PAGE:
In this section, you will add a control loop around the system to improve the step response, improve steady-state error, increase bandwidth, and improve disturbance rejection. The controller will be an inverting summer/gain op-amp circuit as shown below. The gain will first be selected so as to give one-half the time constant as the open loop response. The relationship for this circuit is . Notice the negative on r(t) - this is an assumed negative. That is, if you give it a positive input you should expect a negative output.

#### Calculate Gain and Set Potentiometer

The relation between closed-loop time constant and open-loop time constant is given as

= / (1 + K Kc)

You will derive this relation in lab question #4. For now, by using this relation;

• Calculate the gain, Kc, which results in . This will give three times as fast a response as before.
• Calculate the value of the resistance R2=(KcR1) if R1=560K ohms. This is what you will later set the potentiometer to.

#### Op-Amp

You will be using a LM324 quad operational-amplifier chip. This chip has four op-amps, you will only use one in this lab. It requires (+) and (-) power, and a GND signal is needed to form the proper circuit. These three power signals will be taken off the terminals from the amplifier. The chip's pin I/O's are shown below.

#### i. Closed-Loop Step Response

The pictures following this and the next items may be helpful in assembling the circuit.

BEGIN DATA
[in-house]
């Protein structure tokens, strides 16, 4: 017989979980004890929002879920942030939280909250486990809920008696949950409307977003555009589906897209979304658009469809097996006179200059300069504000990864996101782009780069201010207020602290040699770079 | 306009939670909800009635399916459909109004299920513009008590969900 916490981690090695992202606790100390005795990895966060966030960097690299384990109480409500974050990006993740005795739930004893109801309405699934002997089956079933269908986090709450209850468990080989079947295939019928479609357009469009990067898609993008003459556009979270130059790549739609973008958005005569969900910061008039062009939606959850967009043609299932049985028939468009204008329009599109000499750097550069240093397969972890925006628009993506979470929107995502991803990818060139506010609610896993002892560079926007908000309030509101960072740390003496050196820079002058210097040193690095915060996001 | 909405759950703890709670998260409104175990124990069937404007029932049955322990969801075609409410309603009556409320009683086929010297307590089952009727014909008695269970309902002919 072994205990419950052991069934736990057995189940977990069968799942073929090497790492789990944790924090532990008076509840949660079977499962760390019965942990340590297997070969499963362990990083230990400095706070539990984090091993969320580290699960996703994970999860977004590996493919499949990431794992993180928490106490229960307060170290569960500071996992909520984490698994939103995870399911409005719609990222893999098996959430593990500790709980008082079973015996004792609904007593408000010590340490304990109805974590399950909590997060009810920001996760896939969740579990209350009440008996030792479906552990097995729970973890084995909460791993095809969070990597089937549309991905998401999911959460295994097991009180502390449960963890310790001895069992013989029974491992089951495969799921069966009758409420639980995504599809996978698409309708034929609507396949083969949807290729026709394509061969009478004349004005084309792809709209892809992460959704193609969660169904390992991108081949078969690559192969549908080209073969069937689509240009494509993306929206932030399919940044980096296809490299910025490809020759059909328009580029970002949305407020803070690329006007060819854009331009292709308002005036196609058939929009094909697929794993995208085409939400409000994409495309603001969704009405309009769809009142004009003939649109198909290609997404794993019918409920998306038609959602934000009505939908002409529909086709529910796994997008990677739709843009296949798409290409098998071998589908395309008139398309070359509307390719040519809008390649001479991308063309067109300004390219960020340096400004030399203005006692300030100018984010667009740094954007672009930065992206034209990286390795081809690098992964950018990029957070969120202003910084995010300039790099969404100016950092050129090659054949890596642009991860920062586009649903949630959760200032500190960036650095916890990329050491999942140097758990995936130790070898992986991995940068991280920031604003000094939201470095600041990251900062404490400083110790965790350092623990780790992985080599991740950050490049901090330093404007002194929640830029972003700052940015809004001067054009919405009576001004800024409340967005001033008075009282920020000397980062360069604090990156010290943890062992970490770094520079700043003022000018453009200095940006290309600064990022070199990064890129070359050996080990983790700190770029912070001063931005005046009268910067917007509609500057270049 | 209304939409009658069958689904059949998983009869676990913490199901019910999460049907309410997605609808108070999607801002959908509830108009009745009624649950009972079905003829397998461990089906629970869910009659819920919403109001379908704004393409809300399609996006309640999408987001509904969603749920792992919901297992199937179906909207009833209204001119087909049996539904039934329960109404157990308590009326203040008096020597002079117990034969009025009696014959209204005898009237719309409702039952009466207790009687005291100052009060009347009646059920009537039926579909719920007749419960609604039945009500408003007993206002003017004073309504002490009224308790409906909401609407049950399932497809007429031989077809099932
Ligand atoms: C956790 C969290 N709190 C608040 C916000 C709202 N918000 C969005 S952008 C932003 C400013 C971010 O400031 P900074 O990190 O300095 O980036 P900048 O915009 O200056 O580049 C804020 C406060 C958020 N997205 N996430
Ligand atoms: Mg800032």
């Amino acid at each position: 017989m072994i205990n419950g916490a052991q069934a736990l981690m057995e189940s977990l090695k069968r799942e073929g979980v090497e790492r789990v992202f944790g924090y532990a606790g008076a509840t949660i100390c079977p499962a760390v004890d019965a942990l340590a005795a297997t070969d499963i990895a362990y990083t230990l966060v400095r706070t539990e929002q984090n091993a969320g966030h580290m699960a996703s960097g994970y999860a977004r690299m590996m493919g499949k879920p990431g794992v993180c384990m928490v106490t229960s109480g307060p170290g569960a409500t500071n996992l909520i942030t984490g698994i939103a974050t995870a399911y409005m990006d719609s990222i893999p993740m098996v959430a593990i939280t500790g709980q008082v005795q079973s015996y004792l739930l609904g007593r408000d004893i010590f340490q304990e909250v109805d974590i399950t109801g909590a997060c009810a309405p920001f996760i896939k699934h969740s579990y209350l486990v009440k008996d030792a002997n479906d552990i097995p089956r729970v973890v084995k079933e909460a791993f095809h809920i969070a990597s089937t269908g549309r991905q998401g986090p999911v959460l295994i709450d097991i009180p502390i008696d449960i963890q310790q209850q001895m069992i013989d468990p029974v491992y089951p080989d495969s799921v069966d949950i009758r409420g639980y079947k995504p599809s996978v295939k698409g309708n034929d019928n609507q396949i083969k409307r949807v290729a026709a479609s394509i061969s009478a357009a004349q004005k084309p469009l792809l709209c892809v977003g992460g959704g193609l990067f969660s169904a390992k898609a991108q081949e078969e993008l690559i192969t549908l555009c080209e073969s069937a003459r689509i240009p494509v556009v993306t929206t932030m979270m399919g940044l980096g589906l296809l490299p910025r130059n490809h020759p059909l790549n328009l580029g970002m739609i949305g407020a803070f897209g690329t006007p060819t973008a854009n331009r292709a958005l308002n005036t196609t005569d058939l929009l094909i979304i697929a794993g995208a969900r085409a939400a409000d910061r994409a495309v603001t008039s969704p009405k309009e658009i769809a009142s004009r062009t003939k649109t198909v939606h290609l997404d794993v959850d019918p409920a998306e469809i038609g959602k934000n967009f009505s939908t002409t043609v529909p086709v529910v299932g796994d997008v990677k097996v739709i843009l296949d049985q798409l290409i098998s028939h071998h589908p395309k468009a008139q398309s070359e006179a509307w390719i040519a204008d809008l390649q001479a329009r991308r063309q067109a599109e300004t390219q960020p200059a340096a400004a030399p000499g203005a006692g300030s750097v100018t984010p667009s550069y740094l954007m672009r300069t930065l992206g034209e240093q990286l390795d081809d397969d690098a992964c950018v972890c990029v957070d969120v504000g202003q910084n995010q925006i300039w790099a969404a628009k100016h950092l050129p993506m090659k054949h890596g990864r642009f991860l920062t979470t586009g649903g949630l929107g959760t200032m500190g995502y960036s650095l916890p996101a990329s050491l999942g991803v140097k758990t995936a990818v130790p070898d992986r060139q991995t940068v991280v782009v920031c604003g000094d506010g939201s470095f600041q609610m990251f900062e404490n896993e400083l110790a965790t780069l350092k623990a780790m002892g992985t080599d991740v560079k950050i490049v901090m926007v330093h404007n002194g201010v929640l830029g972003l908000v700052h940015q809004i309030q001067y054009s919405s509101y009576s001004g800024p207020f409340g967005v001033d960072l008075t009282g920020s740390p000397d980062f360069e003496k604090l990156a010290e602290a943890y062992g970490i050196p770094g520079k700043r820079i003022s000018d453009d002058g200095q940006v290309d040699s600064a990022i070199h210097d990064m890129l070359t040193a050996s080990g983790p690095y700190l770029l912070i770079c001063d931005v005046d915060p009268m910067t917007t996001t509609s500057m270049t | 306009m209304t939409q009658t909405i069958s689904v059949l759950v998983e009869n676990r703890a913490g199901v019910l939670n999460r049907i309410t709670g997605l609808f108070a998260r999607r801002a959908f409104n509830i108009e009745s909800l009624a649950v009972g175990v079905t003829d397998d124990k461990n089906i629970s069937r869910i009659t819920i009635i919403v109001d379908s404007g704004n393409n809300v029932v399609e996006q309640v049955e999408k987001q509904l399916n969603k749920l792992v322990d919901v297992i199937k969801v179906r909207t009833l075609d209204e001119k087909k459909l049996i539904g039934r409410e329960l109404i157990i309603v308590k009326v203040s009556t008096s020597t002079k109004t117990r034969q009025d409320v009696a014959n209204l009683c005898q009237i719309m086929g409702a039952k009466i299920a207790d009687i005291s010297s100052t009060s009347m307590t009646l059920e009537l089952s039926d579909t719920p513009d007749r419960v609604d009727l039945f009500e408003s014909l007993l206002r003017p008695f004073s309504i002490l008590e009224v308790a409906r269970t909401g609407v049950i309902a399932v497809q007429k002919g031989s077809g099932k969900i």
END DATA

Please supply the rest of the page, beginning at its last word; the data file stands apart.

• Be sure the power is turned off.
• Connect the GND terminal of the amplifier to the GND post on the breadboard with a banana cable.
• Connect the GND post to the top row of the breadboard with a small jumper wire.
• Connect the top row of the breadboard to the second column in from the right with a small jumper. This is the GND column.
• Connect jumper wires to -V and +V terminals of the amplifier.
• Connect the -V terminal of the amplifier to the rightmost column of the breadboard using a jumper wire and a clip cable. This is the -V column.
• Connect the +V terminal of the amplifier to the first column to the left of the right half section of the breadboard using a jumper wire and a clip cable.
2. Insert Op-Amp Chip and apply +/-V
• Insert the chip in the center of the right half of the breadboard so that it straddles the small gap in the middle with the end with the notch facing up (see picture).
• Connect the +Vcc pin of the chip to the +V column with a small jumper.
• Connect the -Vcc pin of the chip to the -V column with a small jumper.
• Connect the + input pin of one of the op-amps (pin 12 in the picture) to the GND column with a small jumper. This sets the zero reference voltage for the summer.
 Power Connections for Op-Amp Circuit
3. Set Potentiometer and Build Controller Circuit
• Use the multimeter to measure the resistance of the potentiometer between the two leads. When measuring resistances, be careful not to touch the multimeter leads.
• Set the resistance of the potentiometer to the value calculated earlier (R2 value).
• Attach the potentiometer between the output (pin 14) and negative input (pin 13) terminals on the op-amp. Be careful not to change the setting.
• Attach two 560K resistors (green-blue-yellow) between the negative input (pin 13) of the op-amp and two different free rows of the breadboard.
4. Connect Controller to System
• Detach the red clip from the IN terminal of the amplifier and attach it to the free end of one of the input resistors in the op-amp circuit. This is -r(t), the reference input.